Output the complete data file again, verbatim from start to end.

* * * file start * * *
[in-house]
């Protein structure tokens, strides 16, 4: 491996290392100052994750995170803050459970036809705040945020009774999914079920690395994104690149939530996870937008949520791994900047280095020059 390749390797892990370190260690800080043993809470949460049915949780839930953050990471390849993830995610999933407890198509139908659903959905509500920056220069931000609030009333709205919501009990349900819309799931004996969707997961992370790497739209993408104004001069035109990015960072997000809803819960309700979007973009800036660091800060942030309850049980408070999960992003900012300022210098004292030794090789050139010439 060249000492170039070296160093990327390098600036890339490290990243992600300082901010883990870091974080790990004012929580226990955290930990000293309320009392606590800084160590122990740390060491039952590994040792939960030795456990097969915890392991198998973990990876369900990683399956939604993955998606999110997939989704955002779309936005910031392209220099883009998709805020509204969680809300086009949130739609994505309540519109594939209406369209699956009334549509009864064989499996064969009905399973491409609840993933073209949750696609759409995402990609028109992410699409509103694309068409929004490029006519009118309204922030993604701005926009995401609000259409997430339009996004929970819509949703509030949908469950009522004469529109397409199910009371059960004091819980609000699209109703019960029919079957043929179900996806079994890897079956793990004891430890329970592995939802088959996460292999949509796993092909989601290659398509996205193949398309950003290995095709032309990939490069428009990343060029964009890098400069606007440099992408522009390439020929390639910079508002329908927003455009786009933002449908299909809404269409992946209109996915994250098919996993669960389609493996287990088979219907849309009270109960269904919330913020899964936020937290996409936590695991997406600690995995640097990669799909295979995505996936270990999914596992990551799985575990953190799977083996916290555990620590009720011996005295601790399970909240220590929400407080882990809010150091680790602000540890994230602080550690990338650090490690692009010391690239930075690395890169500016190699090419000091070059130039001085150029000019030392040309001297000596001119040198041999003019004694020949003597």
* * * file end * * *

[in-house]
């Protein structure tokens, strides 16, 4: 491996290392100052994750995170803050459970036809705040945020009774999914079920690395994104690149939530996870937008949520791994900047280095020059 390749390797892990370190260690800080043993809470949460049915949780839930953050990471390849993830995610999933407890198509139908659903959905509500920056220069931000609030009333709205919501009990349900819309799931004996969707997961992370790497739209993408104004001069035109990015960072997000809803819960309700979007973009800036660091800060942030309850049980408070999960992003900012300022210098004292030794090789050139010439 060249000492170039070296160093990327390098600036890339490290990243992600300082901010883990870091974080790990004012929580226990955290930990000293309320009392606590800084160590122990740390060491039952590994040792939960030795456990097969915890392991198998973990990876369900990683399956939604993955998606999110997939989704955002779309936005910031392209220099883009998709805020509204969680809300086009949130739609994505309540519109594939209406369209699956009334549509009864064989499996064969009905399973491409609840993933073209949750696609759409995402990609028109992410699409509103694309068409929004490029006519009118309204922030993604701005926009995401609000259409997430339009996004929970819509949703509030949908469950009522004469529109397409199910009371059960004091819980609000699209109703019960029919079957043929179900996806079994890897079956793990004891430890329970592995939802088959996460292999949509796993092909989601290659398509996205193949398309950003290995095709032309990939490069428009990343060029964009890098400069606007440099992408522009390439020929390639910079508002329908927003455009786009933002449908299909809404269409992946209109996915994250098919996993669960389609493996287990088979219907849309009270109960269904919330913020899964936020937290996409936590695991997406600690995995640097990669799909295979995505996936270990999914596992990551799985575990953190799977083996916290555990620590009720011996005295601790399970909240220590929400407080882990809010150091680790602000540890994230602080550690990338650090490690692009010391690239930075690395890169500016190699090419000091070059130039001085150029000019030392040309001297000596001119040198041999003019004694020949003597």